The impact of losing Berlin's voice in Britain's EU exit talks is causing concern among UK mandarins
German political crisis threatens Brexit negotiations
A leadership vacuum at the heart of Europe threatened to overshadow negotiations on the British exit from the EU after Angela Merkel faced a fresh general election in the new year having failed to form a coalition.
British officials were warned that Berlin’s key leadership role, personified by the long-serving Mrs Merkel, could not be relied on to break the logjam in the negotiations.
Thomas Matussek, a former German ambassador to London, said Germany would be missing in action in the coming weeks. “I think the German instability is bad news for Britain, it’s bad news for Europe but, most of all it is bad news for the Germans,” he said. “In the medium and long term, of course it would be very, very bad if the German input is missing [from Brexit].
“You have a normally loud and constructive voice which has been silenced. You have a country that is looking inward and is self-absorbed.”
A prolonged period of German political infighting could cause permanent damage to the relationship between the two biggest economies in Europe. “Germany has a special interest to keep a special friendship with Britain after Brexit,” he added.
Iain Duncan Smith, a former cabinet minister and leading voice for leaving Europe, said Mrs Merkel’s troubles made nonsense of arguments that Theresa May should increase her offer of £18 billion in continuing financing to the EU budget after Britain quits.
“When you look at what’s going on in Europe, the idea that any kind of understanding can come out of that situation is clearly not right, so we will have to sit tight,” he told The Times newspaper.
But one of Mrs Merkel’s ministers retorted that the British would be unwise to stall the talks until a German government was formed.
“Time is running out,” said Christian Schmidt, the food and agriculture minister. “This is not a game, winner or loser, this a responsibility. There is no way just to rely on anybody being weaker or stronger in the coming weeks.”
One of Mrs Merkel’s oldest political allies said a spirit of compromise between parties would avert a crisis. Wolfgang Schaeuble, president of Germany’s 709-seat lower house, which elects the chancellor, said the parliament elected in September could still “preserve the political decision-making ability that’s rightly expected of us”.
“It is a test, but it’s not a crisis of the state,” Mr Schaeuble, 75, said.
The prospect of a minority government soldiering on by cutting deals with opposition parties on a vote-by-vote basis has been all but ruled out. “I don't think there'll be a minority government. In any case, it would lack more than 20 to 30 votes. Under such circumstances, you'll be unable to govern. You have to have majorities. In the absence of such, and if a grand coalition is also ruled out as an alternative, then there'll be simply only one option: paving the way for new elections,” said Christopher Hack, a German political analyst. “This country in the heart of Europe, is almost unable to govern, and this is viewed abroad with great skepticism. It could not be worse. Minority governments are of course doomed to fail sooner or later, because they don't have majorities of their own.”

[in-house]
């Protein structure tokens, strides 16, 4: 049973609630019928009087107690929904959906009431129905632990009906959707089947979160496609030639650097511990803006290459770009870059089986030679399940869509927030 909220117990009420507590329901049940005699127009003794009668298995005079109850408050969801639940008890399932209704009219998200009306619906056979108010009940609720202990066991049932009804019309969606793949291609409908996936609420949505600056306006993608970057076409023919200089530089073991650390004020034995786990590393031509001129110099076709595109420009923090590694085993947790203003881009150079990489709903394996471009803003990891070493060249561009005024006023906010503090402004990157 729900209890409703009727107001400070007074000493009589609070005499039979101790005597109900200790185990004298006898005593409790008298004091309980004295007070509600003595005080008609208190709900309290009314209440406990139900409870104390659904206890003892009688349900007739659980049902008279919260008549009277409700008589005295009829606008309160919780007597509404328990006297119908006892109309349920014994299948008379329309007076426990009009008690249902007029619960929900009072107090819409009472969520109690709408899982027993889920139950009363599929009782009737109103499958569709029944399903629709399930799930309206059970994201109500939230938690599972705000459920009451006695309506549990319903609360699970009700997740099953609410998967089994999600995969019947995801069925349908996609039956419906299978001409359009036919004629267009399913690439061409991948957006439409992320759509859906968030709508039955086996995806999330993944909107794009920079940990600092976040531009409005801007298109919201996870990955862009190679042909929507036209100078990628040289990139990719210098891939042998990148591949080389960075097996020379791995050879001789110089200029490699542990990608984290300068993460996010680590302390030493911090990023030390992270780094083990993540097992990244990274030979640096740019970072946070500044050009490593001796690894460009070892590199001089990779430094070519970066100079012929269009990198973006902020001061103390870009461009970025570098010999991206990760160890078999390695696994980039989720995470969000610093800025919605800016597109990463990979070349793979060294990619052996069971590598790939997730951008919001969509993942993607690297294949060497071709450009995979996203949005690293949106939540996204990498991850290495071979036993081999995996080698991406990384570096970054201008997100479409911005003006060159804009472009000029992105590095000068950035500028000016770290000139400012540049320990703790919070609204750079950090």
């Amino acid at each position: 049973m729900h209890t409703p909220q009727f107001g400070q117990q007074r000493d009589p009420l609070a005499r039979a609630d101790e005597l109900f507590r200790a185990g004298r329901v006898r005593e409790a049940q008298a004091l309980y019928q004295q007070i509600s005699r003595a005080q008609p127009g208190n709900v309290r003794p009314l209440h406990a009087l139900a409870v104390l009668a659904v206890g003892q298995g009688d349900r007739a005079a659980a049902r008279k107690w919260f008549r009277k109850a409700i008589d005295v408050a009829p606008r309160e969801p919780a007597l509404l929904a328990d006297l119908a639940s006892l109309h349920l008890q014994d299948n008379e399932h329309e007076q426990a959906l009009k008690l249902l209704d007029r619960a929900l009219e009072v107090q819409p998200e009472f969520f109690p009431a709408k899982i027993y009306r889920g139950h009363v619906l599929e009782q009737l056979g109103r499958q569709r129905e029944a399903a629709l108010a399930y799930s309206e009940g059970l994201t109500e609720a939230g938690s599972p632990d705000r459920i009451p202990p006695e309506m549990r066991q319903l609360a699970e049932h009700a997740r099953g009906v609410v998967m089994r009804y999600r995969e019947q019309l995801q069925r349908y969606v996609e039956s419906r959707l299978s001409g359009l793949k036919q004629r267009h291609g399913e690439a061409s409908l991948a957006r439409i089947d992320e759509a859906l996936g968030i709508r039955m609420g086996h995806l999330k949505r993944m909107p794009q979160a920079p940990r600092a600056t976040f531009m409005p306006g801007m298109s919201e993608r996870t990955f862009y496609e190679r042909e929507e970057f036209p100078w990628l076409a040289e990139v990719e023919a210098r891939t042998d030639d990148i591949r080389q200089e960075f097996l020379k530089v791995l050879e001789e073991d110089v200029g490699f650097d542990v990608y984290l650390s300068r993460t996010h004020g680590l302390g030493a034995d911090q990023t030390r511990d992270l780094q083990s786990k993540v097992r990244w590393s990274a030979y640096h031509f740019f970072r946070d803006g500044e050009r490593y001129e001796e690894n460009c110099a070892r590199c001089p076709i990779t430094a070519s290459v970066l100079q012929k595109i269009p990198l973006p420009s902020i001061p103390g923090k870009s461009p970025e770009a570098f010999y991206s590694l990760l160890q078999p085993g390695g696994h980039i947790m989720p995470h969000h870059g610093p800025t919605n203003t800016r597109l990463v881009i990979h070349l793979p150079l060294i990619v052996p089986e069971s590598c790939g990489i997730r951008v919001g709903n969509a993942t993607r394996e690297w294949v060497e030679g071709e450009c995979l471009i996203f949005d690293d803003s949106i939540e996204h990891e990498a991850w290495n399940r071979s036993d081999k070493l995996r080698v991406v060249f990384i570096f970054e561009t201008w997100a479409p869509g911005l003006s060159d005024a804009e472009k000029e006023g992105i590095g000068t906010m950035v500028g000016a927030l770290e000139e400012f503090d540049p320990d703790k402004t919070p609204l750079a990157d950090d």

Attracting a junior partner to ensure a majority is also fraught with difficulty.
The most obvious route out of the crisis would be a change of heart by the Social Democrat Party (SPD) which has ruled out another so-called grand coalition in Mrs Merkel’s fourth term.
Germany’s president, Frank-Walter Steinmeier, started talks on Tuesday with all the parties to explore options for an alliance with Merkel.
The Social Democrats, part of Merkel’s “grand coalition” over the past four years, are refusing a rerun after suffering their worst electoral defeat since the Second World War. SPD policy victories, such as a national minimum wage and gender quotas for supervisory boards, didn’t prevent the party’s decline.
Since the election its ministers have continued to hold caretaker cabinet functions. Sigmar Gabriel, the SPD foreign minister, caused a major rift with Saudi Arabia this week by suggesting Lebanon's Prime Minister Saad Hariri had been held against his will in Riyadh. The Saudi government recalled its ambassador to Berlin in protest over the comments. Mrs Merkel would welcome the revival of the right/left combination as a guarantee of stability.
“We have a very difficult situation,” SPD parliamentary chairwoman Andrea Nahles said. “Merkel doesn’t have the power to build a new government.”
Another potential partner is the pro-market Free Democratic Party, which walked out of coalition talks with Merkel’s Christian Democrat-led bloc and the Green party on Sunday.
Twelve years into her chancellorship, Merkel’s former partners are wary of another deal with a politician with a spider-like ability to kill her partners in government.
Both the SPD and the Liberals emerged from previous alliances bruised or broken.
Waiting in the wings is the Alternative for Germany far-right party, which leveraged discontent in the wake of the 2015 refugee crisis to emerge from the September election as the country’s third largest parliamentary force. Polls show it would improve its position in a new election.